Re: Use of TUBA connectivity

"David M. Piscitello" <dave@mail.bellcore.com> Tue, 02 March 1993 18:13 UTC

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From: "David M. Piscitello" <dave@mail.bellcore.com>
To: "Richard (R.J.) Thomas" <rjthomas@bnr.ca>
Cc: tuba@lanl.gov, noop@merit.edu
Subject: Re: Use of TUBA connectivity

I see a number of benefits from running TUBA:

1)	tangible evidence that implementations exist and
	interoperate add credibility to this IPv7 alternative
2)	use of tcp applications will increase traffic on the CLNP-capable 
	parts of the internet, which tests routing protocols
3)	increased numbers of end users on CLNP can drive the deployment
	of CLNP in regionals and access networks that have not yet done so
4)	increased operational experience for CLNP creates an incentive
	for vendors to implement noop tools and SNMP MIBs for CLNP, etc.
5)	allows for the implementation of the transition plan on an initially 
	small scale

IMHO, for truly effective operational experience,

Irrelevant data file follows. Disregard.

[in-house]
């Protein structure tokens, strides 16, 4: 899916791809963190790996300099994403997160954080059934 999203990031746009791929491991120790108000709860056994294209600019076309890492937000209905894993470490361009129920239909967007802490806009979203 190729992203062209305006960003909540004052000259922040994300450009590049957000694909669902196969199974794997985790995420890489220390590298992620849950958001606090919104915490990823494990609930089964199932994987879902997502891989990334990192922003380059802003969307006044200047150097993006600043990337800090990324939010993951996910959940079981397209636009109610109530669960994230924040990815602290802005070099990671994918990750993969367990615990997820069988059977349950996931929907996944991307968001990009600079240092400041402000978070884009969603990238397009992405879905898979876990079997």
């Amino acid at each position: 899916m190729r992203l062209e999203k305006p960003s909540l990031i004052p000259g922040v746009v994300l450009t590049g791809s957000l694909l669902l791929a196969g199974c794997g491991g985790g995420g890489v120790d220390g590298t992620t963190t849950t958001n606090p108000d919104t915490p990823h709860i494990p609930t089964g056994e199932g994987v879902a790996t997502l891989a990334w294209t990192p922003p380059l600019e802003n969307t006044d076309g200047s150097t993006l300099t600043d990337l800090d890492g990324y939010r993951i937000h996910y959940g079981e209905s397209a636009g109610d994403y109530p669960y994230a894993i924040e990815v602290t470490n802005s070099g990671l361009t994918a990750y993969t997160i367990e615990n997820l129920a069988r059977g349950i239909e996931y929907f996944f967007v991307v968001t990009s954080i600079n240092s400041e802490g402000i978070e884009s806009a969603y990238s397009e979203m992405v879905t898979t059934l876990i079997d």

we need to run email over TUBA. This is a meat-and-potatoes application.

For performance information, it might be useful to consider XoverTuba and NFS
applications in LAN environments, and ftp's over the internet. telnet is an 
interesting first step, but it probably doesn't represent the sort of traffic 
load that mail, etc. do 

I would  suggest that some site that offers anonymous ftp access to I-Ds or 
RFCs do so running a dual stack TCP/IP and TUBA/CLNP host for this purpose.
Anyone up for doing so? 
How many sites intend to pilot tuba? 
What obstacles do we have to overcome to get these sites connected across 
the internet? 


We should measure growth in CLNP usage as well as the typical 
throughput/efficiency metrics, the latter against TCP/IP as well as
TCP/SIP-IPAE and TCP/PIP.